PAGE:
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Influenza A Confirmed at Queensland Piggery

by 5m Editor
25 August 2009, at 12:24pm

QUEENSLAND, AUSTRALIA - A Queensland piggery near Dalby has been placed in quarantine after returning positive tests for Influenza A.


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"It is fortunate that no pigs have left the property recently but all steps are being taken to ensure the virus is contained and does not spread to other piggeries."
Dr Ron Glanville, Biosecurity Queensland Chief Veterinary Officer

Biosecurity Queensland Chief Veterinary Officer Dr Ron Glanville said Biosecurity officers were responding immediately to ensure the virus was contained.

"Biosecurity Officers have placed the piggery under quarantine and are implementing strict on-site biosecurity measures," Dr Glanville said.

"This comes after positive tests for Influenza A were delivered to us late last night.

"It is fortunate that no pigs have left the property recently but all steps are being taken to ensure the virus is contained and does not spread to other piggeries.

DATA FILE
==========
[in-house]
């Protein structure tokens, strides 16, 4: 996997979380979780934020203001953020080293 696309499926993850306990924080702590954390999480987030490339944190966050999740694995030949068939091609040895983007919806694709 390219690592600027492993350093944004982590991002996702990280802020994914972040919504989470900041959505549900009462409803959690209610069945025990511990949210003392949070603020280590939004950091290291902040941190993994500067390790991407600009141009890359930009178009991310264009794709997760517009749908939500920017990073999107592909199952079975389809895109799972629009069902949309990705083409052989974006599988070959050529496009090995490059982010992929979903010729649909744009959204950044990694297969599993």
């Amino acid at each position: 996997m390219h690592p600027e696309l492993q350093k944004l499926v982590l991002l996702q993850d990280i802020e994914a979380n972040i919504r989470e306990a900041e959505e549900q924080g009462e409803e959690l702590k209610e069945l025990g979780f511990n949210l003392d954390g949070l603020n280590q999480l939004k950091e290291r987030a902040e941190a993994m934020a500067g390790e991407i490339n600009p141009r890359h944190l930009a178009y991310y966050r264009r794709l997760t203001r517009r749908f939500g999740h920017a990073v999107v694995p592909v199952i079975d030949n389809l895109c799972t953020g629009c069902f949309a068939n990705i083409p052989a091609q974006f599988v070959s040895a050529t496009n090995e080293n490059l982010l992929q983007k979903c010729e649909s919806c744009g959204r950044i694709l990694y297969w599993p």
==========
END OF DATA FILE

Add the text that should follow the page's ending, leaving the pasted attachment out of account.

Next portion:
"People should know that this is not a human health issue and food authorities maintain that pork and pork products are safe to eat."

Dr Ron Glanville said nasal swabs and blood samples from pigs were collected on Monday after a private vet reported a large number of pigs, in a shed of 450, were showing flu-like signs.

"The initial testing at the Biosecurity Sciences Laboratories at Yeerongpilly confirmed Influenza A.

"The samples have been dispatched this morning to CSIRO´s Australian Animal Health Laboratories in Geelong for confirmation of the Influenza A H1N1 (pandemic human swine influenza, which is suspected).

"Results are expected in the next couple of days.

"At this stage of testing, we do not know for certain if it is the same strain as the one affecting humans but it appears highly likely that it will be the same strain.

A case of pandemic human swine influenza was detected at a piggery in Northern Victoria last week and in New South Wales in July.

"QPIF is working closely with the piggery owner, Queensland Health, Australian Pork Limited, and the Federal Department of Agriculture, Fisheries and Forestry to ensure a coordinated response is in place," Dr Glanville said.

"The infection should be self-limiting within the piggery and the response is designed to allow the disease to ´burn out´ as quickly as possible."

All pig owners should maintain strict biosecurity procedures on their properties and report anything unusual in their herds to the Animal Disease Watch Hotline.

They should continue to be vigilant with disinfection and cleaning when people enter and leave the farm.